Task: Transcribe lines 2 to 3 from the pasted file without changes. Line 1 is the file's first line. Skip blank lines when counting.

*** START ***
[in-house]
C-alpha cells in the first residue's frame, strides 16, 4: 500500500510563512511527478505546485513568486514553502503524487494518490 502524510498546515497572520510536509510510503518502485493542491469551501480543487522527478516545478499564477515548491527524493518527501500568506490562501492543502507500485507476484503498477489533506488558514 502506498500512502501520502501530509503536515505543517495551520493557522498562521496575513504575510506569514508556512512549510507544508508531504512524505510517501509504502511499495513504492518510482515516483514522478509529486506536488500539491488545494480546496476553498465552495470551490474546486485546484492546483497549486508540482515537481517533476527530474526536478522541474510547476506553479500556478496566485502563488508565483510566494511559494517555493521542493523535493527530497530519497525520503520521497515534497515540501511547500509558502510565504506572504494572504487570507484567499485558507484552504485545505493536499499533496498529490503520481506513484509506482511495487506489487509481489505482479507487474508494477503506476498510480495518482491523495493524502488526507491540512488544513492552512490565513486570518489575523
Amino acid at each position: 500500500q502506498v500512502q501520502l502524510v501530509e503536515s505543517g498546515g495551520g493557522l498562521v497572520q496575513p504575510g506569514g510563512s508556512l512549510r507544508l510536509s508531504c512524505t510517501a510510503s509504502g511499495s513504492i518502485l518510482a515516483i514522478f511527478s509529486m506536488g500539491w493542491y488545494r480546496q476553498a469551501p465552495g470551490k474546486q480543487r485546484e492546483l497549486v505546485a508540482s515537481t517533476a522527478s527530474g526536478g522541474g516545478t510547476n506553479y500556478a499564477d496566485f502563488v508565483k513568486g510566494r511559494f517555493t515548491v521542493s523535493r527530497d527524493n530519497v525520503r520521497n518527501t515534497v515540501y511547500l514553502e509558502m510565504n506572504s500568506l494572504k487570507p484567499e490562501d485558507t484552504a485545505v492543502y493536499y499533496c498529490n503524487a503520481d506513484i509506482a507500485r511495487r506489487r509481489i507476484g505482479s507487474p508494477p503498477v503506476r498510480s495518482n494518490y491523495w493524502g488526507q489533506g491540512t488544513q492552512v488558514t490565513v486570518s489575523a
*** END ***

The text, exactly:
C-alpha cells in the first residue's frame, strides 16, 4: 500500500510563512511527478505546485513568486514553502503524487494518490 502524510498546515497572520510536509510510503518502485493542491469551501480543487522527478516545478499564477515548491527524493518527501500568506490562501492543502507500485507476484503498477489533506488558514 502506498500512502501520502501530509503536515505543517495551520493557522498562521496575513504575510506569514508556512512549510507544508508531504512524505510517501509504502511499495513504492518510482515516483514522478509529486506536488500539491488545494480546496476553498465552495470551490474546486485546484492546483497549486508540482515537481517533476527530474526536478522541474510547476506553479500556478496566485502563488508565483510566494511559494517555493521542493523535493527530497530519497525520503520521497515534497515540501511547500509558502510565504506572504494572504487570507484567499485558507484552504485545505493536499499533496498529490503520481506513484509506482511495487506489487509481489505482479507487474508494477503506476498510480495518482491523495493524502488526507491540512488544513492552512490565513486570518489575523
Amino acid at each position: 500500500q502506498v500512502q501520502l502524510v501530509e503536515s505543517g498546515g495551520g493557522l498562521v497572520q496575513p504575510g506569514g510563512s508556512l512549510r507544508l510536509s508531504c512524505t510517501a510510503s509504502g511499495s513504492i518502485l518510482a515516483i514522478f511527478s509529486m506536488g500539491w493542491y488545494r480546496q476553498a469551501p465552495g470551490k474546486q480543487r485546484e492546483l497549486v505546485a508540482s515537481t517533476a522527478s527530474g526536478g522541474g516545478t510547476n506553479y500556478a499564477d496566485f502563488v508565483k513568486g510566494r511559494f517555493t515548491v521542493s523535493r527530497d527524493n530519497v525520503r520521497n518527501t515534497v515540501y511547500l514553502e509558502m510565504n506572504s500568506l494572504k487570507p484567499e490562501d485558507t484552504a485545505v492543502y493536499y499533496c498529490n503524487a503520481d506513484i509506482a507500485r511495487r506489487r509481489i507476484g505482479s507487474p508494477p503498477v503506476r498510480s495518482n494518490y491523495w493524502g488526507q489533506g491540512t488544513q492552512v488558514t490565513v486570518s489575523a